Feb. 27 (Bloomberg) -- U.S. exports of boxloads of goods slid 0.2 percent last quarter compared with a year earlier as slowing manufacturing in Europe and Asia curbed demand for waste paper and scrap metal, The Journal of Commerce/PIERS said.
The U.S. shipped 3,002,088 twenty-foot units in the fourth quarter of 2011, down from 3,007,531 units a year before, according to data provided today by Newark, New Jersey-based PIERS, a unit of UBM Global Trade that tracks volumes through ports. The decline was led by decreases in exports of fabrics and animal feeds, while growth in shipments of waste paper, the largest cargo, slowed to 2 percent from 9 percent in the third quarter, said Mario Moreno, an economist at UBM Global Trade.
“The whole entire world except the U.S. decelerated in the fourth quarter, and that led to a decline in exports,” he said. “Waste paper and scrap metal are a key component for the manufacturing sector.”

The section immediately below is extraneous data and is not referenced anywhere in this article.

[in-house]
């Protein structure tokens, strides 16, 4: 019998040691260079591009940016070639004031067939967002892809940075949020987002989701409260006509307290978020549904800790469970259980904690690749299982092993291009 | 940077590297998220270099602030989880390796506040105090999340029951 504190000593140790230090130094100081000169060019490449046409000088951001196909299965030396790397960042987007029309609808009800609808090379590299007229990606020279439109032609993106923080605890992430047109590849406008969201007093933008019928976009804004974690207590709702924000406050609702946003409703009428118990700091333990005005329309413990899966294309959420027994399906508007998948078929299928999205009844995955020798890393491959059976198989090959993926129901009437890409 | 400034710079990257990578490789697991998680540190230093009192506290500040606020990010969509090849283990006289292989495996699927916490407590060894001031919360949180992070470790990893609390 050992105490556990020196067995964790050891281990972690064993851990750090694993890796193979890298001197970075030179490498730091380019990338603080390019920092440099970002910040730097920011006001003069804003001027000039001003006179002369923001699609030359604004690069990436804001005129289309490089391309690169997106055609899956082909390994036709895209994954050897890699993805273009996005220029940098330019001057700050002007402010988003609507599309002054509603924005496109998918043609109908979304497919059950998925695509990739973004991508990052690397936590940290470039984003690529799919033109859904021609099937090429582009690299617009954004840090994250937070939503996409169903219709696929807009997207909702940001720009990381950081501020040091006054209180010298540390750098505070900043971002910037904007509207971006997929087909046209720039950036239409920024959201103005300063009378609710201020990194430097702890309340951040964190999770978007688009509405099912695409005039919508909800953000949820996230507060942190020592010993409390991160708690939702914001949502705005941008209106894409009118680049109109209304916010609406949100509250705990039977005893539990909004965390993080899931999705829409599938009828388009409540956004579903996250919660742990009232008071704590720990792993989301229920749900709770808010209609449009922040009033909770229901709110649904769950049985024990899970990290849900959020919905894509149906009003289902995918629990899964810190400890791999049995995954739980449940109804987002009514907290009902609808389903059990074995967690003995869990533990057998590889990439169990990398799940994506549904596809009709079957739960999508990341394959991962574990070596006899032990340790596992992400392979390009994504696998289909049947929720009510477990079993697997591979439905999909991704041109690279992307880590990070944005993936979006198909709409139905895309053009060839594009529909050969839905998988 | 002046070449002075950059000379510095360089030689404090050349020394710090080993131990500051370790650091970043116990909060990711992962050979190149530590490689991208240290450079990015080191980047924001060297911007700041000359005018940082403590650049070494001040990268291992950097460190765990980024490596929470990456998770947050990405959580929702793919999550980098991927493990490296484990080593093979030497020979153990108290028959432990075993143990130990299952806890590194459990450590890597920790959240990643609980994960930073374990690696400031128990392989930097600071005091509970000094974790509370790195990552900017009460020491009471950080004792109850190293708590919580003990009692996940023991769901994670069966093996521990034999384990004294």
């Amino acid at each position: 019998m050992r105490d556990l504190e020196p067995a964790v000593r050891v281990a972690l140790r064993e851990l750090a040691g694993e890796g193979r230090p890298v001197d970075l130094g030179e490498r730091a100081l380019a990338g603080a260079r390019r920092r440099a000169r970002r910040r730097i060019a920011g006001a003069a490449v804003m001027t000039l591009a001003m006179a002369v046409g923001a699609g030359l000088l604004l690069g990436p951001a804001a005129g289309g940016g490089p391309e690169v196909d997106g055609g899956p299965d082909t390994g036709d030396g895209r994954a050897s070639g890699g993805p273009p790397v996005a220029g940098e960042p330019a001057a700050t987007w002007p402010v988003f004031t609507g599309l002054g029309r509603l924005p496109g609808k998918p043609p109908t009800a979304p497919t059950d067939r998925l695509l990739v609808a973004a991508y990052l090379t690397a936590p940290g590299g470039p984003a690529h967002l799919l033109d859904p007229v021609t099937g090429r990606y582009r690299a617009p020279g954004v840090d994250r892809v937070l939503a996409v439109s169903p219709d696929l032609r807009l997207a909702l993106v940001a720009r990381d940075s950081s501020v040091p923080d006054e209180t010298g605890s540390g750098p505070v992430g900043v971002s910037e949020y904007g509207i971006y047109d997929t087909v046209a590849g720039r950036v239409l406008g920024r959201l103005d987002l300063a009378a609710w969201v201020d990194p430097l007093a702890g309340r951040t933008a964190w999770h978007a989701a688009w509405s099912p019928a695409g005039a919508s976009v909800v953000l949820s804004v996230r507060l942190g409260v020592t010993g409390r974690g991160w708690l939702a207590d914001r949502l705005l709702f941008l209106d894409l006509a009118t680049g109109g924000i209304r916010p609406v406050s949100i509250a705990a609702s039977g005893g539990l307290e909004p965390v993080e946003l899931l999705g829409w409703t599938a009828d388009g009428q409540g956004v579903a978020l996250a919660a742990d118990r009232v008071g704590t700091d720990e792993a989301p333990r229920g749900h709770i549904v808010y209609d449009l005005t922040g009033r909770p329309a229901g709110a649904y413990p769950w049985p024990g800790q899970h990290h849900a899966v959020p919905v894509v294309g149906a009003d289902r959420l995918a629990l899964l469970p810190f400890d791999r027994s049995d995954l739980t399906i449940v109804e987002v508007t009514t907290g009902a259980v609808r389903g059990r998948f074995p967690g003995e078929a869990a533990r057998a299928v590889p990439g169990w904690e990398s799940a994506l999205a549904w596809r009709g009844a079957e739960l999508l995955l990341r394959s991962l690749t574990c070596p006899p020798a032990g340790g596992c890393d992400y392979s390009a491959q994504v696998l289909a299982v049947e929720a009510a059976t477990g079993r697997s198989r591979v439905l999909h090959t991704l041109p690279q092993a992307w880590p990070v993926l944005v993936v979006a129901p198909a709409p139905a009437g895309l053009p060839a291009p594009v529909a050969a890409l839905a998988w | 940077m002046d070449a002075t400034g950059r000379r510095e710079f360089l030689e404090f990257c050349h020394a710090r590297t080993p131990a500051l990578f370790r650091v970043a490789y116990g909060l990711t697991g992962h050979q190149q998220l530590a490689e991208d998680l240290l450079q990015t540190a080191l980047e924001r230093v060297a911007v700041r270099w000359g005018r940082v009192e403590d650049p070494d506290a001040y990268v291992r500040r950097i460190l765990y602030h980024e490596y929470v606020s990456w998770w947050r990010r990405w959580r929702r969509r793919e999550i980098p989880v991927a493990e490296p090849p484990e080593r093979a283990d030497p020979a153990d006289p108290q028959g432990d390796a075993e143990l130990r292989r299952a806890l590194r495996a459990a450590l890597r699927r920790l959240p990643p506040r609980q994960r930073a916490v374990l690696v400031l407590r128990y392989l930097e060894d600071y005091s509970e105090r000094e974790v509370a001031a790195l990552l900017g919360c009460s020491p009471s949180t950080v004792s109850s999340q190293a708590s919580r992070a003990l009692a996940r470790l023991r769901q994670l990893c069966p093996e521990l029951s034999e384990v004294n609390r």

The world economy expanded 2.19 percent in the fourth quarter, the slowest pace since the final three months of 2009, according to economists’ estimates compiled by Bloomberg. Europe’s growth slowed to 0.9 percent and China’s to 8.9 percent, the slowest since June 2009, data show.
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